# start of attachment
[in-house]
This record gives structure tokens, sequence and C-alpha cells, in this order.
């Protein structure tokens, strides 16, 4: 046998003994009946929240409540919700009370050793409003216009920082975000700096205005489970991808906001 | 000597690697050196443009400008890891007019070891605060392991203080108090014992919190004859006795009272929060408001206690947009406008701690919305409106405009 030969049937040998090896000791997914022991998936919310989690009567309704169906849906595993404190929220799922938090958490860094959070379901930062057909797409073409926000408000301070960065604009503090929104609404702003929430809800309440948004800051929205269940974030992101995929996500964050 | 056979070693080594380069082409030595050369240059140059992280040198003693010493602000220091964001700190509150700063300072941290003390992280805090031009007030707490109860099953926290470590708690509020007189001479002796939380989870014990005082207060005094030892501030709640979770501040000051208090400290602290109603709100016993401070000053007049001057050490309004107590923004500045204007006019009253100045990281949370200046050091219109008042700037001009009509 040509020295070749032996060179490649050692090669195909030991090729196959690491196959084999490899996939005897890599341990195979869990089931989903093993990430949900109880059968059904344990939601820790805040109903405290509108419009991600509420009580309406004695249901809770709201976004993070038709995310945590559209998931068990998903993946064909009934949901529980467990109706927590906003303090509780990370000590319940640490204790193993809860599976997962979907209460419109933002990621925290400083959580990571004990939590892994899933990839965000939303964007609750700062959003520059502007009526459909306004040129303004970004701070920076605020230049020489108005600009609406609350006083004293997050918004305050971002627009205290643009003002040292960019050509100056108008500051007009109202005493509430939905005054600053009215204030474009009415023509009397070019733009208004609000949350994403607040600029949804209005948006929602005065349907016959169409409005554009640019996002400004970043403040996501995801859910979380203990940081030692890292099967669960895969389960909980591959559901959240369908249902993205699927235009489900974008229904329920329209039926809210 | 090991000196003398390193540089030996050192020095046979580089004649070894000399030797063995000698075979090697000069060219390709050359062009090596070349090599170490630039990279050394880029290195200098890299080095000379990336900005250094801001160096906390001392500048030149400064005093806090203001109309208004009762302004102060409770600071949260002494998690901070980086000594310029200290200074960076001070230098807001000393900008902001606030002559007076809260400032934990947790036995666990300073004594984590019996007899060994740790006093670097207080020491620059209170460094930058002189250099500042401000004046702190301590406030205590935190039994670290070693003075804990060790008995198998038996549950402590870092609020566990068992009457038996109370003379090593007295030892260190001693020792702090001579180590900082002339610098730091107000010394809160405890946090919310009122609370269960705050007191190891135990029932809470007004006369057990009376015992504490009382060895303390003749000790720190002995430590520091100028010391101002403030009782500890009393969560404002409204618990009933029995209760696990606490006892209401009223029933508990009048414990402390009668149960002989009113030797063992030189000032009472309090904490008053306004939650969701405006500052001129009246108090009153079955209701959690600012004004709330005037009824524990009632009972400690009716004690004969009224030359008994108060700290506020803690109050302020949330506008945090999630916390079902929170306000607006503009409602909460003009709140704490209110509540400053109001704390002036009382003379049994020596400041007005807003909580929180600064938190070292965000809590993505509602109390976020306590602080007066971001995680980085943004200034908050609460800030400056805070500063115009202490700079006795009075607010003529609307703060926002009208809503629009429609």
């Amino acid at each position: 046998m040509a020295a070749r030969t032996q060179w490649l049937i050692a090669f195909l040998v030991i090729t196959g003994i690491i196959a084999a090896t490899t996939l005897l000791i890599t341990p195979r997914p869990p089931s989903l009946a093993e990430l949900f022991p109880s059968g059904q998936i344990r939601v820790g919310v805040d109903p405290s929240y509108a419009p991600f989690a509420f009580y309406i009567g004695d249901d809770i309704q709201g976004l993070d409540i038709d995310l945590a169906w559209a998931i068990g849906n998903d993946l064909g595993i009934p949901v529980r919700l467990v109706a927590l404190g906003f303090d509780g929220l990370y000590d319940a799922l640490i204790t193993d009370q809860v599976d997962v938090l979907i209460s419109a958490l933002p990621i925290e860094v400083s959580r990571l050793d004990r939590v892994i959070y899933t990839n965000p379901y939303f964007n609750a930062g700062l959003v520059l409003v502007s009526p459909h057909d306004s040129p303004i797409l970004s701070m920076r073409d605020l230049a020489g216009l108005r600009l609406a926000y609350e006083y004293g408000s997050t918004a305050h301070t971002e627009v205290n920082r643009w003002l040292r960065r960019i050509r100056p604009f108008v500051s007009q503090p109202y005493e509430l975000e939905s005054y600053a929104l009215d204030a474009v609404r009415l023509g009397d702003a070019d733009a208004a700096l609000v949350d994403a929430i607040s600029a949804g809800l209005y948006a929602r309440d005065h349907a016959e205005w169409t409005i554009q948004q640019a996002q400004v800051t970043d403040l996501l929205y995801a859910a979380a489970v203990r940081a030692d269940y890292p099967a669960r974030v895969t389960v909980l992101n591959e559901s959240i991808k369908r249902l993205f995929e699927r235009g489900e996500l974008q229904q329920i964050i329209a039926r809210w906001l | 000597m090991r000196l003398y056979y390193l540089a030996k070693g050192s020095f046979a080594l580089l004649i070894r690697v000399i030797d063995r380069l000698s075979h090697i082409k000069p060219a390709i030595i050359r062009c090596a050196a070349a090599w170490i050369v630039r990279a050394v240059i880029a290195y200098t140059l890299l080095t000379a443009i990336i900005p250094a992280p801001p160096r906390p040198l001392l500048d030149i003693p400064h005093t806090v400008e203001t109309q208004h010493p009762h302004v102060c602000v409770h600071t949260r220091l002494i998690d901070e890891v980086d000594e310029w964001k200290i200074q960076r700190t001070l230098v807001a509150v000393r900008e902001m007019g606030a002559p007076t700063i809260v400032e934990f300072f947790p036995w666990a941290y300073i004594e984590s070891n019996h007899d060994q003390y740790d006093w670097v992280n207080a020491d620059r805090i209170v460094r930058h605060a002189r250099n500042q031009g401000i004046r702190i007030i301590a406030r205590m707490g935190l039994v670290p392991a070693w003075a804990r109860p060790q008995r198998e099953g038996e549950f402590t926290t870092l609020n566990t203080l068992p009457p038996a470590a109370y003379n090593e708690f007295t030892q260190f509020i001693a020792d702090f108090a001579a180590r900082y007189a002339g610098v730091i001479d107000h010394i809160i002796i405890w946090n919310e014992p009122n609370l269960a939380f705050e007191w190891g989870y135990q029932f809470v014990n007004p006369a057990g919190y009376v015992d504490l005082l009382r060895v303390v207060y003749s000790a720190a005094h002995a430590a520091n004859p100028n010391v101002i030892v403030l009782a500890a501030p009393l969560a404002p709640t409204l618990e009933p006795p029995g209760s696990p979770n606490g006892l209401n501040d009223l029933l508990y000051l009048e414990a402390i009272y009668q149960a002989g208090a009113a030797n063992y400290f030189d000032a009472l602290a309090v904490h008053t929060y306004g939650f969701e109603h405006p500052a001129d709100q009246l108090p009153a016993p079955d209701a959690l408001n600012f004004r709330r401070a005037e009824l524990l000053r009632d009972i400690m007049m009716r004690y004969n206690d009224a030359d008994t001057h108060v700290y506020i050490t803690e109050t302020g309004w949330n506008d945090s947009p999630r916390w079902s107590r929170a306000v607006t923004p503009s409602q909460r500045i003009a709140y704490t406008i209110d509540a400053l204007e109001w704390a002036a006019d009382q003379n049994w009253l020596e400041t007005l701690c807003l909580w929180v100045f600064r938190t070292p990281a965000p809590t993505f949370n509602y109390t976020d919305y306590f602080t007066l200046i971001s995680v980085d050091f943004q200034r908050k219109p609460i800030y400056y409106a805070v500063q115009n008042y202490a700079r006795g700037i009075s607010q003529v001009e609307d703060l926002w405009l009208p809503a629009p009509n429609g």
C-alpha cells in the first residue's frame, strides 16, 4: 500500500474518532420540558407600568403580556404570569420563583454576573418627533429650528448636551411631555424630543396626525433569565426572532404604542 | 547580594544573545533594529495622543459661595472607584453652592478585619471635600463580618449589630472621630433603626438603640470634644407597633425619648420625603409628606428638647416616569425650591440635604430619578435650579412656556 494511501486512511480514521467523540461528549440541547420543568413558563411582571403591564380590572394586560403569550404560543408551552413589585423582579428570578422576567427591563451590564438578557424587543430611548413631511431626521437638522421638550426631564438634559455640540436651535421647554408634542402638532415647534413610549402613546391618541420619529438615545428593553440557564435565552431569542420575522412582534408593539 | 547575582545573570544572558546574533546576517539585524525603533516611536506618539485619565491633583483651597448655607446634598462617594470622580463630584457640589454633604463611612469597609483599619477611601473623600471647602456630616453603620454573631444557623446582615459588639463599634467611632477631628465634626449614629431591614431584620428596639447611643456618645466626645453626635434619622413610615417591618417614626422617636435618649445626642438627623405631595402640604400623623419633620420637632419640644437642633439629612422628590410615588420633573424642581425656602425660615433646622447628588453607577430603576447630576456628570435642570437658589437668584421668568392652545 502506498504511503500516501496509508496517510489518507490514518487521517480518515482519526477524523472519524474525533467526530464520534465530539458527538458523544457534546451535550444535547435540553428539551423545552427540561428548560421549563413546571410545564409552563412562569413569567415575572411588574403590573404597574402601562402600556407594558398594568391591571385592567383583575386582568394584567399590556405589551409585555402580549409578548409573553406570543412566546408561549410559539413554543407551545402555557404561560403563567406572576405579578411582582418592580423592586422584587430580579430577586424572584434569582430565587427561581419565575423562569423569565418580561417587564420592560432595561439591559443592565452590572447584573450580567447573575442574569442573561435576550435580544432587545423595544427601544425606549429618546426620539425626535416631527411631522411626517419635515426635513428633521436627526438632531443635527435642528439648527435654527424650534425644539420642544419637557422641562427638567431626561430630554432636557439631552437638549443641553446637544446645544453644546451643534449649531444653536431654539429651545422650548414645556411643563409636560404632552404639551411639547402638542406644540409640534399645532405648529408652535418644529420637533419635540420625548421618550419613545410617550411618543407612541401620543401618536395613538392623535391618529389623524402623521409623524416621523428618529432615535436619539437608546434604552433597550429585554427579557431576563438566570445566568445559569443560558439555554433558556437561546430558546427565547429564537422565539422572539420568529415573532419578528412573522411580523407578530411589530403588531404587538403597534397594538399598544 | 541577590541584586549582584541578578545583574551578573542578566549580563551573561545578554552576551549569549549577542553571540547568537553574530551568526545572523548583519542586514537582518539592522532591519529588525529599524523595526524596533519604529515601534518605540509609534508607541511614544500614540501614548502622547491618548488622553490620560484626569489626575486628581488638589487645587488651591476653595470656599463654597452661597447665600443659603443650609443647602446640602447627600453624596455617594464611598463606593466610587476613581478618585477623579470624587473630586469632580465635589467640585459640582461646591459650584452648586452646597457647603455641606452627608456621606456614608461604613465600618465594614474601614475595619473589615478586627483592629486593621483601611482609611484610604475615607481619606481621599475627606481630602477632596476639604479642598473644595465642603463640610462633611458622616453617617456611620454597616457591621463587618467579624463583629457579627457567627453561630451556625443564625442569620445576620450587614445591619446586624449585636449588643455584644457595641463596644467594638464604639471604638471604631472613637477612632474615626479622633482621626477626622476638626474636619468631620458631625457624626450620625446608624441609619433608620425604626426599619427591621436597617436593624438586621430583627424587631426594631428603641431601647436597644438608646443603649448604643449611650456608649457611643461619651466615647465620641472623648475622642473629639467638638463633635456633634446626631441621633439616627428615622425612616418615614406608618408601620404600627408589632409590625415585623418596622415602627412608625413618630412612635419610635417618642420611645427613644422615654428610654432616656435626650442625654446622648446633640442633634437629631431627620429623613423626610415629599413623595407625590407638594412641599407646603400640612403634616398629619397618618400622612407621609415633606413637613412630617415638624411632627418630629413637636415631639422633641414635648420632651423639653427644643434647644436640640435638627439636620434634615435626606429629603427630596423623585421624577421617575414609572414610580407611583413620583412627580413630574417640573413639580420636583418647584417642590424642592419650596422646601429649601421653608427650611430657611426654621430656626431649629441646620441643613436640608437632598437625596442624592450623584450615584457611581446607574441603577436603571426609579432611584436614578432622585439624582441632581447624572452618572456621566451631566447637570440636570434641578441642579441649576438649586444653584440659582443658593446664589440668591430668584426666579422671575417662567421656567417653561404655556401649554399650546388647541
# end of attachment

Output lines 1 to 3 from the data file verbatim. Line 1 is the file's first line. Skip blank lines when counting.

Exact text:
[in-house]
This record gives structure tokens, sequence and C-alpha cells, in this order.
């Protein structure tokens, strides 16, 4: 046998003994009946929240409540919700009370050793409003216009920082975000700096205005489970991808906001 | 000597690697050196443009400008890891007019070891605060392991203080108090014992919190004859006795009272929060408001206690947009406008701690919305409106405009 030969049937040998090896000791997914022991998936919310989690009567309704169906849906595993404190929220799922938090958490860094959070379901930062057909797409073409926000408000301070960065604009503090929104609404702003929430809800309440948004800051929205269940974030992101995929996500964050 | 056979070693080594380069082409030595050369240059140059992280040198003693010493602000220091964001700190509150700063300072941290003390992280805090031009007030707490109860099953926290470590708690509020007189001479002796939380989870014990005082207060005094030892501030709640979770501040000051208090400290602290109603709100016993401070000053007049001057050490309004107590923004500045204007006019009253100045990281949370200046050091219109008042700037001009009509 040509020295070749032996060179490649050692090669195909030991090729196959690491196959084999490899996939005897890599341990195979869990089931989903093993990430949900109880059968059904344990939601820790805040109903405290509108419009991600509420009580309406004695249901809770709201976004993070038709995310945590559209998931068990998903993946064909009934949901529980467990109706927590906003303090509780990370000590319940640490204790193993809860599976997962979907209460419109933002990621925290400083959580990571004990939590892994899933990839965000939303964007609750700062959003520059502007009526459909306004040129303004970004701070920076605020230049020489108005600009609406609350006083004293997050918004305050971002627009205290643009003002040292960019050509100056108008500051007009109202005493509430939905005054600053009215204030474009009415023509009397070019733009208004609000949350994403607040600029949804209005948006929602005065349907016959169409409005554009640019996002400004970043403040996501995801859910979380203990940081030692890292099967669960895969389960909980591959559901959240369908249902993205699927235009489900974008229904329920329209039926809210 | 090991000196003398390193540089030996050192020095046979580089004649070894000399030797063995000698075979090697000069060219390709050359062009090596070349090599170490630039990279050394880029290195200098890299080095000379990336900005250094801001160096906390001392500048030149400064005093806090203001109309208004009762302004102060409770600071949260002494998690901070980086000594310029200290200074960076001070230098807001000393900008902001606030002559007076809260400032934990947790036995666990300073004594984590019996007899060994740790006093670097207080020491620059209170460094930058002189250099500042401000004046702190301590406030205590935190039994670290070693003075804990060790008995198998038996549950402590870092609020566990068992009457038996109370003379090593007295030892260190001693020792702090001579180590900082002339610098730091107000010394809160405890946090919310009122609370269960705050007191190891135990029932809470007004006369057990009376015992504490009382060895303390003749000790720190002995430590520091100028010391101002403030009782500890009393969560404002409204618990009933029995209760696990606490006892209401009223029933508990009048414990402390009668149960002989009113030797063992030189000032009472309090904490008053306004939650969701405006500052001129009246108090009153079955209701959690600012004004709330005037009824524990009632009972400690009716004690004969009224030359008994108060700290506020803690109050302020949330506008945090999630916390079902929170306000607006503009409602909460003009709140704490209110509540400053109001704390002036009382003379049994020596400041007005807003909580929180600064938190070292965000809590993505509602109390976020306590602080007066971001995680980085943004200034908050609460800030400056805070500063115009202490700079006795009075607010003529609307703060926002009208809503629009429609």